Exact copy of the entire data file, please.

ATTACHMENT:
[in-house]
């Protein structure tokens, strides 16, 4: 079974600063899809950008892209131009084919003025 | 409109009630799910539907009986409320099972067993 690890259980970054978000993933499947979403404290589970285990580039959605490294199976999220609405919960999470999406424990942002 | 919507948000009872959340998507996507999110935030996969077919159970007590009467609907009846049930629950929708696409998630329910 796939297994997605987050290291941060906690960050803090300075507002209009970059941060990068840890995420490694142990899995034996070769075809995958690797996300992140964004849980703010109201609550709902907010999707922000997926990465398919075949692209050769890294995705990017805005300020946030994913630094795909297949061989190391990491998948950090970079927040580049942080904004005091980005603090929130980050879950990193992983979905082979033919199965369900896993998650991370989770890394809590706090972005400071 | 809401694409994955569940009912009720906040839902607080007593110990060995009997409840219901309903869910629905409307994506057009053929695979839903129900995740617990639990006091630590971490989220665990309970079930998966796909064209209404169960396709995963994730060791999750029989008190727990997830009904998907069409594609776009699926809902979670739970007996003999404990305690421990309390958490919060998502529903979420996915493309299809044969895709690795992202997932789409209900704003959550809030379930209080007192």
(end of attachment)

[in-house]
């Protein structure tokens, strides 16, 4: 079974600063899809950008892209131009084919003025 | 409109009630799910539907009986409320099972067993 690890259980970054978000993933499947979403404290589970285990580039959605490294199976999220609405919960999470999406424990942002 | 919507948000009872959340998507996507999110935030996969077919159970007590009467609907009846049930629950929708696409998630329910 796939297994997605987050290291941060906690960050803090300075507002209009970059941060990068840890995420490694142990899995034996070769075809995958690797996300992140964004849980703010109201609550709902907010999707922000997926990465398919075949692209050769890294995705990017805005300020946030994913630094795909297949061989190391990491998948950090970079927040580049942080904004005091980005603090929130980050879950990193992983979905082979033919199965369900896993998650991370989770890394809590706090972005400071 | 809401694409994955569940009912009720906040839902607080007593110990060995009997409840219901309903869910629905409307994506057009053929695979839903129900995740617990639990006091630590971490989220665990309970079930998966796909064209209404169960396709995963994730060791999750029989008190727990997830009904998907069409594609776009699926809902979670739970007996003999404990305690421990309390958490919060998502529903979420996915493309299809044969895709690795992202997932789409209900704003959550809030379930209080007192």